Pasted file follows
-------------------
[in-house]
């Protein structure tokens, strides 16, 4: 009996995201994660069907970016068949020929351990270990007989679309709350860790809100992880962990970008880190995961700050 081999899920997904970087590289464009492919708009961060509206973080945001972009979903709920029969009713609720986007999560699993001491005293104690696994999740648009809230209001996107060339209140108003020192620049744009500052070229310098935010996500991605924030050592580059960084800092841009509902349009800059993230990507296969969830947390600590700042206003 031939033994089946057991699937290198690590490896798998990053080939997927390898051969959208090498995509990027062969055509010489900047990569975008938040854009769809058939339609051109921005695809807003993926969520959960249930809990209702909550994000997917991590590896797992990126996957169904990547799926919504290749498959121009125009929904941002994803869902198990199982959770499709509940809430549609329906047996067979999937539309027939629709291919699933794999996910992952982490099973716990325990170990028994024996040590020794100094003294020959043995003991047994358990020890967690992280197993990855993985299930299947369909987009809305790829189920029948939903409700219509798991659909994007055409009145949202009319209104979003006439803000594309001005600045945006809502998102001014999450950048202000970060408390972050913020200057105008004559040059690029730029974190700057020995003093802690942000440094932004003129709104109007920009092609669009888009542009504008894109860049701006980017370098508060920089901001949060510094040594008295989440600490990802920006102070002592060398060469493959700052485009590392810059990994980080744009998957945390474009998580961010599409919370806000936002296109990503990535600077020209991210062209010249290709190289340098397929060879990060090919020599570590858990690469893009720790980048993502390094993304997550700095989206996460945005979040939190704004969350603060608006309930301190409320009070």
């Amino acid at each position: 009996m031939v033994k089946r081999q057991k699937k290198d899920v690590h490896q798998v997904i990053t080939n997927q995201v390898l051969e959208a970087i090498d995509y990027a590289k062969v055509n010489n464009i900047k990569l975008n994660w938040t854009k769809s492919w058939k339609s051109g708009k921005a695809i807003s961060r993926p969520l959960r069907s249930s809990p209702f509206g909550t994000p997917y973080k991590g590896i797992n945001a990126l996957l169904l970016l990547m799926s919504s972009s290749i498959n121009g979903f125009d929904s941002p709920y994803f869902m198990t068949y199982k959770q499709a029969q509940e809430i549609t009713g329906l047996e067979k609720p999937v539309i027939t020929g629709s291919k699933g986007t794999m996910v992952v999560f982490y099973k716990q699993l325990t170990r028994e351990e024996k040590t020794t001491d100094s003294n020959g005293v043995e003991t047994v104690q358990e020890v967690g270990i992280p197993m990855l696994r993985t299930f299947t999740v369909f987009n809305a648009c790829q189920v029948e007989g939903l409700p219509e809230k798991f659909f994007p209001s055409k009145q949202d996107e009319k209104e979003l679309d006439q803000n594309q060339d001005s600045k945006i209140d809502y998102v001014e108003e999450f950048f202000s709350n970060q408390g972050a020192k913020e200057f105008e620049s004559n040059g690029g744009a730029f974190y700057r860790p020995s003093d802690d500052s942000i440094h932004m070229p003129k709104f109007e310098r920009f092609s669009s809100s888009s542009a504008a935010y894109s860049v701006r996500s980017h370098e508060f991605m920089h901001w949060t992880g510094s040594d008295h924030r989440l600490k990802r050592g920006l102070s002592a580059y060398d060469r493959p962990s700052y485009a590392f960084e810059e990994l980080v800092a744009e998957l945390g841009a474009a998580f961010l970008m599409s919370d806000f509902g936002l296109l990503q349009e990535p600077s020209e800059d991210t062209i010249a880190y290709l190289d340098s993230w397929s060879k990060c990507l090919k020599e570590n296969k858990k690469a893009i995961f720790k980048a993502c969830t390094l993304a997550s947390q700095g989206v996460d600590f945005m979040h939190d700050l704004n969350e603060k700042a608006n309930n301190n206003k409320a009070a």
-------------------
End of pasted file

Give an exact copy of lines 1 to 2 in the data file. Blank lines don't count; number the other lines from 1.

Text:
[in-house]
């Protein structure tokens, strides 16, 4: 009996995201994660069907970016068949020929351990270990007989679309709350860790809100992880962990970008880190995961700050 081999899920997904970087590289464009492919708009961060509206973080945001972009979903709920029969009713609720986007999560699993001491005293104690696994999740648009809230209001996107060339209140108003020192620049744009500052070229310098935010996500991605924030050592580059960084800092841009509902349009800059993230990507296969969830947390600590700042206003 031939033994089946057991699937290198690590490896798998990053080939997927390898051969959208090498995509990027062969055509010489900047990569975008938040854009769809058939339609051109921005695809807003993926969520959960249930809990209702909550994000997917991590590896797992990126996957169904990547799926919504290749498959121009125009929904941002994803869902198990199982959770499709509940809430549609329906047996067979999937539309027939629709291919699933794999996910992952982490099973716990325990170990028994024996040590020794100094003294020959043995003991047994358990020890967690992280197993990855993985299930299947369909987009809305790829189920029948939903409700219509798991659909994007055409009145949202009319209104979003006439803000594309001005600045945006809502998102001014999450950048202000970060408390972050913020200057105008004559040059690029730029974190700057020995003093802690942000440094932004003129709104109007920009092609669009888009542009504008894109860049701006980017370098508060920089901001949060510094040594008295989440600490990802920006102070002592060398060469493959700052485009590392810059990994980080744009998957945390474009998580961010599409919370806000936002296109990503990535600077020209991210062209010249290709190289340098397929060879990060090919020599570590858990690469893009720790980048993502390094993304997550700095989206996460945005979040939190704004969350603060608006309930301190409320009070």